Brief introductory description of the course. Please include course subject and teaching materials used.
What are the most enduring stories in the Chinese tradition? How is a story narrated, for whom, and what does it mean to the people who read those stories? In this course we will try to answer these questions through reading several major types of narratives in premodern China: historical, (auto) biographical, fictional, and legal texts. We will get familiar with five important topics in the narratives spanning the former Han dynasty (206 BCE- 8CE) to the 18th century: War, history, and heroism; the supernatural and the fantastic (fox spirits and ghosts); love and sex; personal and collective memory; death and violence. The texts dealt with are not confined to fictional tales, as this course intends to provide a broad view of the themes shared by a range of different narrative types.
Through our discussion of those texts, we will gain insight into the mutual borrowings and influence between the literary and nonliterary genres in premodern China, which helps us rethink the modern notions of “fiction” versus “nonfiction”. We will also examine the social and cultural contexts in which those narratives emerge, explore their possible functions and interpretations in those contexts, and find out more about the effects they might have on readers of premodern China as well as on the modern readers. Visual materials such as book illustrations will be included to enrich our outstanding of the texts.
Concise description of the course objectives formulated in terms of knowledge, insight and skills students will have acquired at the end of the course. The relationship between these objectives and achievement levels for the programme should be evident.
• Provide insights in a number of major types of Chinese narratives and the social processes that have shaped it
• Develop the close reading and analytical skills necessary for critical engagement with and writing about premodern Chinese texts
See the course schedule the website of China Studies for day, time and location
Mode of instruction
A brief calculation of the course load, broken down by:
- Total course load for the course (number of EC x 28 hours), for a course of 5 EC is 140 hours, for 10 EC 280. – Hours spent on attending lectures and seminars (eg 2 hours per week x 14 weeks = 28 hours) – Time for studying the compulsory literature (as a possible criterion approx. 7 pages per hour with deviations up and down depending on the material to be studied) (if applicable) time for completing assignments, whether in preparation at the college – (If applicable) time to write a paper (including reading / research)
Informal response papers 20%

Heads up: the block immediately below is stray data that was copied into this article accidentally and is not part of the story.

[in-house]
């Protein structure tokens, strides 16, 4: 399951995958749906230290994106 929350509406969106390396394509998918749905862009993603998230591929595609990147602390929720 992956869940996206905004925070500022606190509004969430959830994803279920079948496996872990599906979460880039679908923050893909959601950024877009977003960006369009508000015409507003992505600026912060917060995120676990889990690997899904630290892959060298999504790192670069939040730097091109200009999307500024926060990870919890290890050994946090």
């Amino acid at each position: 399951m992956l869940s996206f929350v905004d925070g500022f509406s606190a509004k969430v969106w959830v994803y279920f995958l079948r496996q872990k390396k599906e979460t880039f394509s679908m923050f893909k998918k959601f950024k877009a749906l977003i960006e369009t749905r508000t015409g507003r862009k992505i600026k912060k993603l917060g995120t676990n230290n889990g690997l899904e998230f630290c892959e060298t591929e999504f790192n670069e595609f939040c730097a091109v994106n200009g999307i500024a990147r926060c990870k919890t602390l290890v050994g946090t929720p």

Attendance and active participation (discussion and oral presentation) 20%
Short essay (4-6 pages, deadline March) 20%
Final essay (6-8 pages, deadline mid May) 40%
The grades for “informal response papers” will only be included in the final grade if the student passes “Attendance and active participation”. Students must complete all requirements (response papers, attendance& participation; essays) to pass the course. Guidelines for preparation of written work and the criteria for grading will be provided during the first meeting.
The course uses Blackboard for announcements, availability of syllabus, supplementary course documents, etc.
(subject to change)
(Note: All texts will be made available electronically. Readings will be selected chapters or excerpts from the books /articles on this list. Some of the titles will be available on a reserve shelf in the East Asian Library.)
Abbott, H. Porter. The Cambridge Introduction to Narrative. 2nd ed. New York: Cambridge
University Press, 2008.
An Anthology of Chinese Literature: Beginnings to 1911. Ed. Trans. Stephen Owen. New York:
W. W. Norton & Company, 1996.
Classical Chinese tales of the Supernatural and the Fantastic: Selections from the Third to the Tenth Century. Ed. Karl S. Y. Kao. Bloomington: Indiana University Press, 1985.
Feng, Menglong. Stories Old and New: A Ming Dynasty Collection. Volume 1. Trans. Shuhui Yang and Yunqin Yang. Seattle: University of Washington Press, 2000.
Hanan, Patrick. The Chinese Vernacular Story. Cambridge, Mass.: Harvard University Press,
Inscribed Lanscapes: Travel Writing from Imperial China. Ed. Richard E Strassberg. Berkeley: University of California Press, 1994.
Li, Yu. Stories for the Summer Heat. Trans. Patrick Hanan. New York: Ballantine Books, 1992.
Liu Yiqing. A New Account of Tales of the World. 2nd ed. Trans. Richard B. Mather. Ann Arbor: University of Michigan Center for Chinese Studies, 2002.
Pu, Songling. Strange Tales from a Chinese Studio. Trans. John Minford. New York: Penguin
Records of the Historian: Chapters from the Shih Chi of Ssu-ma Ch’ien. Trans. Burton Watson.
New York: Columbia University Press, 1969 .
Ropp, Paul S. Banished Immortal: Searching for Shuangqing, China’s peasant woman poet. Ann Arbor: University of Michigan Press, 2001.
Traditional Chinese Stories: Themes and Variations. Ed. Ma, Y.W., and Joseph S.M. Lau. Cheng & Tsui, 1986.
True Crimes in Eighteenth-Century China. Comp. Trans. Robert E. Hegel. Seattle: University of Washington Pres, 2009.
Registration through uSis. Not registered, means no permission to attend this course. See also the ‘Registrationprocedures for classes and examinations’ for registration deadlines and more information on how to register.
Registration Studeren à la carte and Contractonderwijs
Registration Studeren à la carte via: www.hum.leidenuniv.nl/onderwijs/alacarte
Registration Contractonderwijs via: http://www.hum.leidenuniv.nl/onderwijs/contractonderwijs/
For further information about the content of this course, please contact the lecturer Wu Yinghui: e-mail, email@example.com.